I’ve mentioned in previous blog posts that I love reading Young Adult (YA) fiction, but these books sometimes make me so disgusted that I want to throw them across the room. Yes, there are a million elements that work together to make a book extraordinarily good (or bad), but for me, what draws me or repels me is usually the use of emotion. And it seems that YA books seem to portray emotion either very well or very poorly. If complex human emotions are replaced with melodrama—poorly-justified teenage angst—it makes me want to throw up a little bit. But every so often, there is a YA book that, in the simplest of language, tells a story that leaves me gutted—that turns me into a snotty mess and gives me a new appreciation for the unanswered questions and the hard truths and gray areas of life that youth (and adults) wrestle with as they discover who they are or want to be.
In January, I made a goal to read fifty books in 2017.
Well, it’s the end of June and with twenty-five books completed, I’m on track with my goal. I’m exploring all kinds of genres and topics, both fiction and non-fiction. My reading is all over the place, and I’ve made some really amazing discoveries.
Several months ago I reviewed a couple books that I loved so much I couldn’t wait until the end of the year to talk about them. You can read what I have to say about The Things They Carried by Tim O’Brien and Most Dangerous by Steve Sheinkin in the reviews I wrote earlier this year. I read them back in February and they brought new perspective when remembering the role my Uncle Lonney played in my own family history. These two books continue to be among my favorite reads of 2016.
I always hesitate to write reviews. When I find books that I love, I feel like I can never say enough to really encompass the many things that make them great. Writing is complex and incredibly difficult and even with the books that I don’t enjoy all that much, I usually put the book down thinking that, even if not my favorite, the author still did better than I could have done myself.
As 2016 comes to a close, I want to share some of the best reading discoveries I’ve made during the year. My next post will talk about a few of my favorite books. In this post, I wanted to take a minute to also talk about some of my favorite blogs.
Last week I posted a review of Tim O’Brien’s The Things They Carried. Because O’Briens’ book haunted me so much, I felt the need to pick up others also dealing with the same topic—the Vietnam war. One of my favorite non-fiction authors is Steve Sheinkin, and his most recent book, Most Dangerous: Daniel Ellsberg and the Secret History of the Vietnam War gives the non-fiction and political side of the Vietnam war that The Things They Carried did not, making it an excellent companion to O’Brien’s book. Together, the two books provide well-rounded insight into the politics and experience of the time period—both in Vietnam and at home in the United States.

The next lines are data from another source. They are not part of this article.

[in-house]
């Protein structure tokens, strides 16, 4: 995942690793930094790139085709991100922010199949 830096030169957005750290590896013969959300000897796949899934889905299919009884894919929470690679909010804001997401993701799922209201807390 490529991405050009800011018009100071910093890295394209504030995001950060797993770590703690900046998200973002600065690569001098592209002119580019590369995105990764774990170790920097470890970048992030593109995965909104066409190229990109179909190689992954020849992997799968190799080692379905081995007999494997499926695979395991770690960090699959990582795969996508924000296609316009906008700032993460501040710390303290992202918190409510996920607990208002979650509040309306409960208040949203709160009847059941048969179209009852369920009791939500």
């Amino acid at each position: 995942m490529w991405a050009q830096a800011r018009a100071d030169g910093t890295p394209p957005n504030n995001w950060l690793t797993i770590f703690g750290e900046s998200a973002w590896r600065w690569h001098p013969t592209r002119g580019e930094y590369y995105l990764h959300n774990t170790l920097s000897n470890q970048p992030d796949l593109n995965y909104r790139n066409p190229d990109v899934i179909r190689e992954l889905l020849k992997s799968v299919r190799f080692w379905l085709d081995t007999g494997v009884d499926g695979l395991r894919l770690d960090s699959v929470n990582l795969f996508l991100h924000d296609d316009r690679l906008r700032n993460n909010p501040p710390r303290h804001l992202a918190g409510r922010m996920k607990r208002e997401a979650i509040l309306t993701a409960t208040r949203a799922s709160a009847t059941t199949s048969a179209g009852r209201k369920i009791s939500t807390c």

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I read Kindle books almost exclusively these days. It’s not that I prefer e-books. Actually, I would much rather have a paper book in my hand—feel the breadth of pages thin on the right as I spend more time pouring over the words. I’d rather read with a pencil in my hand to underline and write in the margins. (Yes, as sacrilegious as some might think it, I underline and write notes in my paper books.) But since most of the reading I do these days is on the go or in the dark (laying down with my kids while they fall asleep), reading Kindle books is the means by which I can continue reading at this busy stage in my life.
Most of the books I read, even those I enjoy, I finish and then forgot as I become engrossed in the another book. The next story immerses me in a different world, and the characters of the previous one become a blur, the plot points jumbled until the scenes no longer fit into a neat storyline. As much as I enjoy a book the first time around, I don’t usually feel a need to pick it up again. Reading most stories a second time wouldn’t mimic the same initial joy; it’s not worthwhile to bother with it again.
Every so often, though, there is book that hits me. It haunts me. And I can’t get it out of my head. Every once in a while, I find a book that is special enough that I need to also get the paper copy because I know I will read it again and again until the pages are frayed and the text is a mess of underlining and pencil notes in the white spaces. Tim O’Brien’s book The Things They Carried is one of those.
I remember back in my pre-mommyhood days, I would spend an entire Saturday curled up on the couch reading a book. Those days are gone. At this stage in my life, the reading I do is usually done in small segments on the kindle app on my phone—twenty minutes while I wait at the doctor’s office or thirty minutes while I wait for my daughter to finish her ballet lesson.
Even so, there are thirty-five books that I’ve read in 2015, and I picked a favorite in each of four (very broad) categories. These are not books that were published in 2015. I’m simply picking my favorites of the books I happened to pick up this year.
Anyone who knows me, also knows that I love written words. I’m not very adept at spoken language. I fumble through social interactions at a party with strangers and don’t particularly enjoy (or excel in) small talk.
But ask me what I’m reading, and, whoa, you’ll probably wish you hadn’t mentioned the b-word—I’ll latch on to you like a leech and explain the plot and writing characteristics of the last three books I’ve read.
It’s what I do for fun.